MOFGA scionwood exchange, this Sunday noon-4 in Unity

This Sunday at the fairground in Unity, the Maine Organic Farmers and Gardeners are putting on a free swap event – folks will bring scions to share, and Fedco will be selling rootstock etc. I’ll be heading up to share some scions I cut off the orchard (mostly cider varieties, which I figure will be in short supply), and to get some Antonovka rootstock.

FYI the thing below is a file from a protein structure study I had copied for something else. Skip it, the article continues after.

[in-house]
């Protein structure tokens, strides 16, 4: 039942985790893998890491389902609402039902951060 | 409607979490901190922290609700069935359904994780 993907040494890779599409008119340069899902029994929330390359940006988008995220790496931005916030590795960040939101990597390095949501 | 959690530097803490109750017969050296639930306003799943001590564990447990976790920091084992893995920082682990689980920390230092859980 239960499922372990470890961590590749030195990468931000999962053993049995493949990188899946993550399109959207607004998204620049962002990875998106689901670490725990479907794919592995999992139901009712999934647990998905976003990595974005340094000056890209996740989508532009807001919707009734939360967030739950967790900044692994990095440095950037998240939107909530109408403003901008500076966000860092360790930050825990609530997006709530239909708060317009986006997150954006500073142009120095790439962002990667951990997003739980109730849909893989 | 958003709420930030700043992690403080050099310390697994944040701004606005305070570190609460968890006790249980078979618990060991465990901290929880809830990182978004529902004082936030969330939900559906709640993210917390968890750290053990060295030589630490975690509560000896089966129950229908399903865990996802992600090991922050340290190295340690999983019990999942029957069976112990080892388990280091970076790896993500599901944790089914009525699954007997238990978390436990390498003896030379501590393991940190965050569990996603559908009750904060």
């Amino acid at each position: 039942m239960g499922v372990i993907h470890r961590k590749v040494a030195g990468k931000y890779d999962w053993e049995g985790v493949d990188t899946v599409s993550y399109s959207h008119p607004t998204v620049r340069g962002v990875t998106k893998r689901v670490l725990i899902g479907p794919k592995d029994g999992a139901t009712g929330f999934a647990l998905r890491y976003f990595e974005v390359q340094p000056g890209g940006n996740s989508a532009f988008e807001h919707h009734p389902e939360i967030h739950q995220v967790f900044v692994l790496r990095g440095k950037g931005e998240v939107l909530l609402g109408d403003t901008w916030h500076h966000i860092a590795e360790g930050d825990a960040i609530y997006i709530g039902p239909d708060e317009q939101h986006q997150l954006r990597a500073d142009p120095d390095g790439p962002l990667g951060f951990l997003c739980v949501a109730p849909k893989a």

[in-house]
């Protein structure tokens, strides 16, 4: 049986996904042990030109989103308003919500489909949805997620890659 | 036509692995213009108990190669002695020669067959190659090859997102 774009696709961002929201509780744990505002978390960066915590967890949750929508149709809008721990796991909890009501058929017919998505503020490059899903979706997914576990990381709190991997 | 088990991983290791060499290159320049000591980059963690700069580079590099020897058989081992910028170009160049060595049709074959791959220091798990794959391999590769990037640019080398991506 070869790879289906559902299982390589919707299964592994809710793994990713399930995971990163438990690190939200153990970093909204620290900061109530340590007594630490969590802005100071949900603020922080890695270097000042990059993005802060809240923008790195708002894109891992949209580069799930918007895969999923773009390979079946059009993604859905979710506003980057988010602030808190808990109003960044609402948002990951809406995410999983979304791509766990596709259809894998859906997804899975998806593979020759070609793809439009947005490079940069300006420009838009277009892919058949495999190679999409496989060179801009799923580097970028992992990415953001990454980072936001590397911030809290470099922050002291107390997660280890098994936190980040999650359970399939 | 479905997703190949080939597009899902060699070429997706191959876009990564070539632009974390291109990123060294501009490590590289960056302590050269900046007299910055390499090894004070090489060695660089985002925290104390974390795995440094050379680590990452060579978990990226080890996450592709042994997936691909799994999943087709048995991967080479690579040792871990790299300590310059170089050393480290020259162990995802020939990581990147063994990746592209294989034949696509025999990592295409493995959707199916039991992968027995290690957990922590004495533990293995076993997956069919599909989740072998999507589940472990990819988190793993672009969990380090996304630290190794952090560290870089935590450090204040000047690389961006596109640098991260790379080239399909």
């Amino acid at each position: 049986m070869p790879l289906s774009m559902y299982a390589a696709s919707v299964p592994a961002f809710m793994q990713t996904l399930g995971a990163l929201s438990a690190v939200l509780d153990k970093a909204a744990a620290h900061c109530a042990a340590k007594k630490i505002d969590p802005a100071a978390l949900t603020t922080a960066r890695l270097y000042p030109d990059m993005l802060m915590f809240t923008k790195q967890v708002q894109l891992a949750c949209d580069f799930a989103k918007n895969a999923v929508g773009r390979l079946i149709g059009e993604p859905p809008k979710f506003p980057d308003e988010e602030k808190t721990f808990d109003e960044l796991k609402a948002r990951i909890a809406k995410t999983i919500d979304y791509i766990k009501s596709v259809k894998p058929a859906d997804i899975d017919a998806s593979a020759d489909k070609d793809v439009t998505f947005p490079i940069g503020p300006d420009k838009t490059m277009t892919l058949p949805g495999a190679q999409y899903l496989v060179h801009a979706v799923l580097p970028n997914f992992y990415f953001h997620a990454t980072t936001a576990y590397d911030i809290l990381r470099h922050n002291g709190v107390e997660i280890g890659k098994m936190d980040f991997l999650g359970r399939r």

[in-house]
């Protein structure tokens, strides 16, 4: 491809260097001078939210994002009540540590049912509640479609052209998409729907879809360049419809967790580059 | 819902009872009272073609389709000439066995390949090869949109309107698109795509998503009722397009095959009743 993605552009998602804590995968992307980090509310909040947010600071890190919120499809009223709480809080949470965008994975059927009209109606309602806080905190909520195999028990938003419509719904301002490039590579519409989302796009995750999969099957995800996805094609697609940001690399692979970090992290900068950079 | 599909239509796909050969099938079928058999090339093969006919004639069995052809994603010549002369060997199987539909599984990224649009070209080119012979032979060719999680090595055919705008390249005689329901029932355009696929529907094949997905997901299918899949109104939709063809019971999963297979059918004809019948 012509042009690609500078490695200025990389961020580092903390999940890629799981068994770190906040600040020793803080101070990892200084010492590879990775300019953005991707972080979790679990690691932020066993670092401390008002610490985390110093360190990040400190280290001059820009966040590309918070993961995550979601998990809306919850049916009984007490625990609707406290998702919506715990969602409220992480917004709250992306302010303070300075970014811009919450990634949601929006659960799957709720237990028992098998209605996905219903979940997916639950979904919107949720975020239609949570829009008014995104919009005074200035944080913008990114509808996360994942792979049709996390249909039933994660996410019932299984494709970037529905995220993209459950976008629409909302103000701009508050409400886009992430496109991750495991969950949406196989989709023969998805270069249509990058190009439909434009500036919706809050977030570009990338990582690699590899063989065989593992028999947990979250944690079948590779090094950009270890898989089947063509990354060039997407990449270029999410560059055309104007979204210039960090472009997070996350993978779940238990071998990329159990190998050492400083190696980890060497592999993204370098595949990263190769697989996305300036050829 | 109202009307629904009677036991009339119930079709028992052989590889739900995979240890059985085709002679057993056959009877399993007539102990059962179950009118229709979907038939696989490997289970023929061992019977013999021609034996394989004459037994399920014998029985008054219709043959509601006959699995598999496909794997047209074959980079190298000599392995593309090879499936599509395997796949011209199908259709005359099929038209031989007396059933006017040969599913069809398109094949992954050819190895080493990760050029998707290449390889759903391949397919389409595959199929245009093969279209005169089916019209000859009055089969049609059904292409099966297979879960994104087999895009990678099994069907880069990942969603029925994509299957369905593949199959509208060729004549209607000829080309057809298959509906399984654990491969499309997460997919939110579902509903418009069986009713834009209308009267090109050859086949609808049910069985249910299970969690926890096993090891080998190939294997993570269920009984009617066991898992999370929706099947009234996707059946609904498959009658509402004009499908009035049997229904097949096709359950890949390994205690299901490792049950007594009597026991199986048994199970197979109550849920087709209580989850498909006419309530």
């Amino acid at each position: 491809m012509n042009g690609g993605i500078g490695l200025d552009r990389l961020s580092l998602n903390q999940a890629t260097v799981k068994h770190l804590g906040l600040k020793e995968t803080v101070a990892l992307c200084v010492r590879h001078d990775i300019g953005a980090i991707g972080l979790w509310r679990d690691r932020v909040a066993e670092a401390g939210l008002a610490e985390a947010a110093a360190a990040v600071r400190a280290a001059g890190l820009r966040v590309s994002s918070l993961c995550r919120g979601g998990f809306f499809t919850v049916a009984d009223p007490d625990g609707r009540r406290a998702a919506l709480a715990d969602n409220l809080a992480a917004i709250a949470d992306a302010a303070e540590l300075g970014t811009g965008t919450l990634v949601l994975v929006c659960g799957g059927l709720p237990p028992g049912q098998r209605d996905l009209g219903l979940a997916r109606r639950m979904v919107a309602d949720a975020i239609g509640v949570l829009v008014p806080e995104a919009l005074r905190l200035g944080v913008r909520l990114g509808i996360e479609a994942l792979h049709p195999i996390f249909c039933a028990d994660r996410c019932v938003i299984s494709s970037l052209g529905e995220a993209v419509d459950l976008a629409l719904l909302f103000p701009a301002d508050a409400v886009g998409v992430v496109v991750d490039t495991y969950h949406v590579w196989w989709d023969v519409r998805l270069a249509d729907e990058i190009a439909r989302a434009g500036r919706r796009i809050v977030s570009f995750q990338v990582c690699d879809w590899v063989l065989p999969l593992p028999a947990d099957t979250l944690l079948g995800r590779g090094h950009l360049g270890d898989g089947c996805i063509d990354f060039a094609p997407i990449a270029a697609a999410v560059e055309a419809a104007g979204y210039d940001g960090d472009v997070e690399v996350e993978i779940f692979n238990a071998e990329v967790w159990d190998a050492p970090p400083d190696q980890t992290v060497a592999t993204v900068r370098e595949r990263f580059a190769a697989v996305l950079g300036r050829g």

I learned how to do grafting at a MOFGA workshop last April, and it’s really magical – a little knowledge and a few simple materials almost gets you something for nothing. Scion is just a fancy word for the scraps of one-year-old growth that you trim off apple trees in the March pruning. Instead of throwing them on the compost pile, you put them in ziplocs with wet paper towel, and stick them in the fridge. Then, to make another apple tree, you just take a scion of the desired variety, make two simple cuts on the end, and splice it to a rootstock with the particular character you want – whether that’s robustness, dwarfing effect, etc. The rootstock gets the same two cuts, and they fit together as a ‘whip-and-tongue’ (google images knows what it looks like), with a bit of plastic tape around to keep the moisture in and hold them together. You only need one bud on the scion (or two to be safe) so it’s possible to make several new trees from a scion the size of a pencil. One important aspect is that the scionwood should be more dormant (e.g. because you kept it in the fridge) than the rootstock (which has been in a warmer place, enjoying the coming spring), so the rootstock has a chance to begin to heal the union before the scion wakes up and starts demanding resources from the roots.


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